Copernic Enterprise Search provides easy access to information stored on file servers, intranets or websites. It is capable of searching through documents in different formats, such as Microsoft Office, HTML, PDF, XML and others. The meta crawler generates highly relevant search results through proprietary linguistic and statistical summarization technologies.

Bouchard said Copernic tried to balance all things together — price, functionality, and easy deployment — to meet the distinct needs of small enterprises.

"On the surface, Copernic Enterprise Search looks simple," Bouchard said. "Knowledge workers find it very easy to use. But behind the scene, it's a different story. "

Copernic Enterprise Search is indeed a complex indexing process. The program takes information sources, such as files, websites and public Exchange folders, crawls them, and converts then to condensed all-text documents. Once converted, Copernic Enterprise Search next analyzes and summarizes the documents, extracting specific data. The information is then indexed, by keyword, concept, summary, author, title and date. From there, security permissions are applied — so read-only files remain read-only.

Knowledge workers get the search results they need, and network administrators get an easy-to-manage search product that is built on fault tolerant architecture. All this is an easy-to-manage, user-friendly Web interface.

Bouchard explained that Copernic Enterprise Search goes to great extremes to ensure the integrity of its search index.

"Most search systems schedule routine index refreshes," Bouchard said. "But waiting 24-hours for content to be refreshed means that some users could be working with outdated data."

Copernic Enterprise Search avoids outdated indexing by monitoring every change that is done to a document stored in the network. While scheduled re-indexing usually takes place when network traffic is low to conserve bandwidth, Copernic Enterprise Search spreads out its re-indexing on the fly, breaking down the processing time required into small tasks, so bandwidth fluctuations are minimized.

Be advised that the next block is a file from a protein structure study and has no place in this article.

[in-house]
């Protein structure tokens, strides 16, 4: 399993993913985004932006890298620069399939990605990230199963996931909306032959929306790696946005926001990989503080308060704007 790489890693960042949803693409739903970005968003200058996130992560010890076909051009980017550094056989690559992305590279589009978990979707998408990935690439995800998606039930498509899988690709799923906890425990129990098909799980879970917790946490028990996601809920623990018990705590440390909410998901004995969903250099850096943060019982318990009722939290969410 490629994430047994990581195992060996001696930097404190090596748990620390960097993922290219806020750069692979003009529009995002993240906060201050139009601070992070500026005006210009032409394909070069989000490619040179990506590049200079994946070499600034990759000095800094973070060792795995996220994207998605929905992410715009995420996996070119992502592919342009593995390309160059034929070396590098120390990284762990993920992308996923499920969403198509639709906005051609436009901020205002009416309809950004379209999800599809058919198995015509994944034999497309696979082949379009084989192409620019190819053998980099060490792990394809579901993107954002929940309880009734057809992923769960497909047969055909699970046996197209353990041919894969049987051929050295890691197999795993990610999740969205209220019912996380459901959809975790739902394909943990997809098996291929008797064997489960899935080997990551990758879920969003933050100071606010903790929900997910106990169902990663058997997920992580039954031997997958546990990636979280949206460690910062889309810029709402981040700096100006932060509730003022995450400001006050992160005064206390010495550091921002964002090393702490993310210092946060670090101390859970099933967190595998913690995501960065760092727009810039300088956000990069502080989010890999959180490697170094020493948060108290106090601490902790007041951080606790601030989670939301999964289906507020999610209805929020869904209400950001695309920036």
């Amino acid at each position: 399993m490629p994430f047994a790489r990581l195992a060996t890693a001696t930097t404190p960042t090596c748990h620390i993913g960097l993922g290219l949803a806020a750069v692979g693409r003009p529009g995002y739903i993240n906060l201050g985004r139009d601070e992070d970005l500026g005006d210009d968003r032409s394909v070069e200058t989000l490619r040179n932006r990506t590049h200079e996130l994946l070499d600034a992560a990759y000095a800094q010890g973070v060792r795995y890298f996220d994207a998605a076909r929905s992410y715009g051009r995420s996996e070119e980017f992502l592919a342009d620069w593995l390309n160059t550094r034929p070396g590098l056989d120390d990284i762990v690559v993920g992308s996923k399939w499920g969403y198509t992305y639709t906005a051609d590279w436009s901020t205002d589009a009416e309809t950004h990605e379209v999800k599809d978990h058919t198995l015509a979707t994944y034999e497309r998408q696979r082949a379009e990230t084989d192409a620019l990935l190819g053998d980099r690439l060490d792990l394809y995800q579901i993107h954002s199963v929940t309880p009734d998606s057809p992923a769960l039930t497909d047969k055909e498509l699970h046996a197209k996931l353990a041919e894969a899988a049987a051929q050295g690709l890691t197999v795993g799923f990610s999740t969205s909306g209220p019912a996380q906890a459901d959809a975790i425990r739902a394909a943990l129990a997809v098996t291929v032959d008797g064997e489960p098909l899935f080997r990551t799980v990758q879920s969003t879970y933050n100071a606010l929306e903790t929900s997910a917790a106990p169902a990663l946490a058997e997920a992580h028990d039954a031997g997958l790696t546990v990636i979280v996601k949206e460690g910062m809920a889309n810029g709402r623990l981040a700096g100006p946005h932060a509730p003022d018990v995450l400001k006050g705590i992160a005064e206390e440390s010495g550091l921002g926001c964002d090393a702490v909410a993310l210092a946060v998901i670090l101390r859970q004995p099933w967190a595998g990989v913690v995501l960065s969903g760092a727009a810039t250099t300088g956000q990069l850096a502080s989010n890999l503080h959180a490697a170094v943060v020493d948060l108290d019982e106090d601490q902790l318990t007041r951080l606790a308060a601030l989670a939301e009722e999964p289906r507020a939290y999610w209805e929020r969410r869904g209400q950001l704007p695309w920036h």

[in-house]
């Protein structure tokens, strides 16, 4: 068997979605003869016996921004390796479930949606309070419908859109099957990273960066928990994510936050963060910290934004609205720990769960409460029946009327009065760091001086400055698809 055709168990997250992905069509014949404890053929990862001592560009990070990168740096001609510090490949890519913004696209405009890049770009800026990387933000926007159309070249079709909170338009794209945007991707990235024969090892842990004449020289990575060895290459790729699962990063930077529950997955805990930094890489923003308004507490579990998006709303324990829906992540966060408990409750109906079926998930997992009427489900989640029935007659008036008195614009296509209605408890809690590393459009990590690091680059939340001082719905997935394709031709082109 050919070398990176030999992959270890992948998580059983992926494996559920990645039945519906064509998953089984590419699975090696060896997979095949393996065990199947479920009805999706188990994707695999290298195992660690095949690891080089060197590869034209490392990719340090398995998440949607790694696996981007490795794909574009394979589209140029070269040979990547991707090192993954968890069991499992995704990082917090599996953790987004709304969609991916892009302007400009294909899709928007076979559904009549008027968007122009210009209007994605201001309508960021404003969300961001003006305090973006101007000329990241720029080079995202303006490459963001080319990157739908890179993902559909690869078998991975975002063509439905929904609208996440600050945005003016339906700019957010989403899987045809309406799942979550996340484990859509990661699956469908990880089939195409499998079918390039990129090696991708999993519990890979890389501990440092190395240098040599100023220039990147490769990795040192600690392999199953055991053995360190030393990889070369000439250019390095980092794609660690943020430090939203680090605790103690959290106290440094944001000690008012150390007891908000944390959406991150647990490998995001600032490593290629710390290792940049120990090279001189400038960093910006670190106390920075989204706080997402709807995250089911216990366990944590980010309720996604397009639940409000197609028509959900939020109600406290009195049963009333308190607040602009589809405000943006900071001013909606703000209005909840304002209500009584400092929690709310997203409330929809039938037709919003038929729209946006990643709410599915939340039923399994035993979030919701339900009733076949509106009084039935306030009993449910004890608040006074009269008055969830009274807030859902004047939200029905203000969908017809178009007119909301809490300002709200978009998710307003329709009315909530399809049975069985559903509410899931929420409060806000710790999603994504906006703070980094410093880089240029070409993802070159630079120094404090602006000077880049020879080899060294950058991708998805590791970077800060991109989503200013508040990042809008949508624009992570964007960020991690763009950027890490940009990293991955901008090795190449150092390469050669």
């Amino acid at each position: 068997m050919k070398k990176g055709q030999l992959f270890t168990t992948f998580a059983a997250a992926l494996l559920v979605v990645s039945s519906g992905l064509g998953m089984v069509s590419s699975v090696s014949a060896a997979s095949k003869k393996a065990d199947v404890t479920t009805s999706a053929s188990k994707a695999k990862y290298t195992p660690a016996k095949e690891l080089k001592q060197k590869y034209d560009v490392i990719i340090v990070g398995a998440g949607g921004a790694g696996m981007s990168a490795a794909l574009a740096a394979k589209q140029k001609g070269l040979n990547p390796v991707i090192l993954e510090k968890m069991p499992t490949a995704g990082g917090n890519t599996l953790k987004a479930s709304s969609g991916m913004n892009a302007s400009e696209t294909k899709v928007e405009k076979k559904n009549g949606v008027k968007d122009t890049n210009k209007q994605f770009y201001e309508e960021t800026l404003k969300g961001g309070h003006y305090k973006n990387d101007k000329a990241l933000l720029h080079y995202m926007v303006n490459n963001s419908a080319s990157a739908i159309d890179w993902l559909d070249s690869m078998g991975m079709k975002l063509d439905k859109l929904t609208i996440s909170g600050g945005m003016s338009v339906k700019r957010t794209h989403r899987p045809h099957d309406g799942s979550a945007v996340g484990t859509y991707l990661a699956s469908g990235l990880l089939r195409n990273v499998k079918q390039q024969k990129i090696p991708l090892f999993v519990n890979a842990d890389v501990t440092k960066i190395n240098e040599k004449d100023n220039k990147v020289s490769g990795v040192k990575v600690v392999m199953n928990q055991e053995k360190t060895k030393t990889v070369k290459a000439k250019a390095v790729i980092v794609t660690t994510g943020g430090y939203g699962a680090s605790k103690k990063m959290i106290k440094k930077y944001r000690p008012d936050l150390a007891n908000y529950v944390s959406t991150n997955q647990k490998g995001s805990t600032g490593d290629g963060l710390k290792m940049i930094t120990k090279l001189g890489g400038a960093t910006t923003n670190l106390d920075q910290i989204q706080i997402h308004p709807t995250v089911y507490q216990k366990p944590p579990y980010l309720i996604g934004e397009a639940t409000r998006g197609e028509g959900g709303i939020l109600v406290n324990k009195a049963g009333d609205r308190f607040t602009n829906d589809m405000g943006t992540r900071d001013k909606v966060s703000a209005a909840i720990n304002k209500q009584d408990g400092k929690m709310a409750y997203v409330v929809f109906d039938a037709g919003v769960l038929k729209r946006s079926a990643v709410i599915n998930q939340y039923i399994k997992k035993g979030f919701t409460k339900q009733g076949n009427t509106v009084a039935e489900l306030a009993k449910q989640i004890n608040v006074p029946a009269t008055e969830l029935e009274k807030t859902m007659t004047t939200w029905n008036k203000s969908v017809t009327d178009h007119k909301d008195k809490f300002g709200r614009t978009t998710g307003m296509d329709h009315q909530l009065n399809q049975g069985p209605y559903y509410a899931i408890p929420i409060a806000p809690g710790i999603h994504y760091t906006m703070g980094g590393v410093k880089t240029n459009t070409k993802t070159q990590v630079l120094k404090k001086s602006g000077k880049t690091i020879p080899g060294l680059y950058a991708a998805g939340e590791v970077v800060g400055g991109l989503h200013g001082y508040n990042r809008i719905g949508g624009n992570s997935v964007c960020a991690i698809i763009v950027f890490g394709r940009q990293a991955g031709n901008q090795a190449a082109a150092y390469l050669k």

System requirements include 256 Mb of available memory processing with a Pentium III chip, 800 Mhz or faster. Copernic Enterprise Search works with any Windows 2000 Server SP1 and up operating system. The search application requires 70 Mb of hard drive space plus storage for indexing, which will vary with the number of documents being searched.

Copernic Enterprise Search can be downloaded for free. The unlimited license includes program upgrades and e-mail support with 48-hour turnaround time guaranteed. Network administrators will be notified when the free version, supporting up to 5,000 documents, reaches 80 percent of it s capacity. Users can still search exiting documents, but once the maximum capacity has been achieved, no more files can be added until the search program is upgraded. Phone support and maintenance is optional; fees are 20 percent of the program price per year.

Bouchard said the small business case for Copernic is made by the fact that there is not risk at all in trying it.

"We many not have the brand name recognition that Verity has, but there's no risk associated with trying Copernic Enterprise Search," Bouchard said. After all, the return on investment with a free product is easy to measure.